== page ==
• Eggs
  • Heavy cream
  • Full fat crème fraîche, feta, cream cheese, cottage cheese, Greek yogurt (plain), mascarpone, ricotta, and sour cream
  • Whole milk, used sparingly

Keto Diet Plan: other foods

  • Avocado oil, cocoa butter, coconut oil, nut oils, and olive oil
  • Duck fat, lard, schmaltz (chicken fat), and tallow
  • Canned fish or seafood (anchovies, crab, salmon, sardines, and tuna)
  • Canned or jarred olives and sauerkraut
  • Bouillon cubes and broth
  • Dried herbs and spices
  • Club soda, coffee, tea, and unsweetened cold brewed coffee or iced tea
  • Almonds, Brazil nuts, macadamia nuts, pecans, walnuts, and pili nuts
  • Seeds (chia, flax, hemp, and pumpkin)
  • Canned coconut milk
  • Cold brewed Bulletproof coffee

Why the Keto Diet Plan could work for you

“A ketogenic diet is sometimes said to be an effective way to lose weight," says Dr Ruxton. "It can be simple to follow due to the focus on some foods and removal of most carbohydrate from the diet.”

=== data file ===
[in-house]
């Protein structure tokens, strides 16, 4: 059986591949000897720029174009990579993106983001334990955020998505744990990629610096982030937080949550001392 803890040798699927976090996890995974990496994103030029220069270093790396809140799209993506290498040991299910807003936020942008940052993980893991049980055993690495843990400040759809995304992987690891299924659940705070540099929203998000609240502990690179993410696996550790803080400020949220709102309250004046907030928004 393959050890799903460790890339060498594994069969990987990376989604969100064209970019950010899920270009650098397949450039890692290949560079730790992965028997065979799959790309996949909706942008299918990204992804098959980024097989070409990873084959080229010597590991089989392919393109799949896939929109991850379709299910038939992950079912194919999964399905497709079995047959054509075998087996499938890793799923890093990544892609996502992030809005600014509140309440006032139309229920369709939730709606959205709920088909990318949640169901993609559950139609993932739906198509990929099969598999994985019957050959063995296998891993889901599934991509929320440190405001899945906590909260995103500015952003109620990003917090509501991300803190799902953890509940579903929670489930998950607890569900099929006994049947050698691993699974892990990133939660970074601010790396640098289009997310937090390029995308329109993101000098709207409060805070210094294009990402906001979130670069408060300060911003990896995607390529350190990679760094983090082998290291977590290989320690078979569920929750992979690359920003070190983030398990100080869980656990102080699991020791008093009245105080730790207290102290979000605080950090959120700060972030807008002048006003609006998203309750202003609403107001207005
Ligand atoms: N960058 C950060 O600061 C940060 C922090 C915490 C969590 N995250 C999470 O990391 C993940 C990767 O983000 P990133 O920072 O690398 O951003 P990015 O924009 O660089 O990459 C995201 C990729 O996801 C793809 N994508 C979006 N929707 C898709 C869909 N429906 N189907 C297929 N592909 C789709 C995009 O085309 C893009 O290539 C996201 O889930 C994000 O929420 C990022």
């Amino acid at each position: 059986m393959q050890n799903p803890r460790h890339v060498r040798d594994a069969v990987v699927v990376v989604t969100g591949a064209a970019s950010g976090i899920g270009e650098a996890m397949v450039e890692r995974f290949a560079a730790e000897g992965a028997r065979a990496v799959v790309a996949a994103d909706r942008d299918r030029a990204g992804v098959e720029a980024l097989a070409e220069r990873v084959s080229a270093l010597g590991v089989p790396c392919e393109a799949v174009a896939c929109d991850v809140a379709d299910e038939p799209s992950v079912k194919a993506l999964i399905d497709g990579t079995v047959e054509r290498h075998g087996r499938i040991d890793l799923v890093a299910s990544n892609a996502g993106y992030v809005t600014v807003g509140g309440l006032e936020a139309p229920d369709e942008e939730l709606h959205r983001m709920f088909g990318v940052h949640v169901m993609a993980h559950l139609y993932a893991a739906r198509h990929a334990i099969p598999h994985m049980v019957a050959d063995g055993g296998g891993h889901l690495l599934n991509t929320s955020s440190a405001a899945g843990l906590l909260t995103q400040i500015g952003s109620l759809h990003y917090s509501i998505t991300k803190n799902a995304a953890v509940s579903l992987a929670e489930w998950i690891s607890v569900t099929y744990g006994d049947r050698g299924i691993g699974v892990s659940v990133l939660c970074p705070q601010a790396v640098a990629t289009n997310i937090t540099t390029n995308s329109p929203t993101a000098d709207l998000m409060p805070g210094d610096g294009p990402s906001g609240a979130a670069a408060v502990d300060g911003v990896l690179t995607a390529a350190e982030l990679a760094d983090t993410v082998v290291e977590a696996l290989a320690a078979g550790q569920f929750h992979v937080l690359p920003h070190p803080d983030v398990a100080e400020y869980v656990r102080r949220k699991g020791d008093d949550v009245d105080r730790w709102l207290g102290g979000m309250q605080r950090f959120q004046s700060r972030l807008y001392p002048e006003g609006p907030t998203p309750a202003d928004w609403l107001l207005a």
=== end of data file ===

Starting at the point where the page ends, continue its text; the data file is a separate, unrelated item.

And for those of you who enjoy a fat-rich diet, there is good news. Fat is absolutely essential to our health and a low-fat diet is just as risky as a high-fat one.

Sources of ‘healthy’ fats – that’s unsaturated fats, monounsaturated fats and omegas 3 & 6 – include free-range eggs, good quality oils, nuts, seeds, avocados and oily fish.

Why is the Keto Diet Plan bad?

There are dangers of omitting carbohydrates from meals. “As the body shifts into metabolic ketosis, you may experience fatigue, headaches, mental fogginess and irritability," says Dr Ruxton. "However, some people report feeling more energetic and clear-minded after the first few days." 

Plus, the Keto Diet Plan is not that easy if you are following any other diet restrictions. "Given that many plant foods are off limits, this diet is difficult for vegans and vegetarians," says Dr Ruxton. "And it can be hard to eat out or with friends and family as the diet is restrictive."

But, more seriously, you may be missing out on vital nutrients. “People who choose any type of low carbohydrate diet may have shortfalls of certain nutrients including thiamin, folate, vitamin C, magnesium and vitamin," says Dr Ruxton. "Thiamin, folate and magnesium are found in cereal based foods whilst vitamin C is found in fruits, vegetables and potatoes. Low carbohydrate sources of vitamin C include peppers, tomatoes and strawberries. Salmon and meat are reasonable sources of thiamine."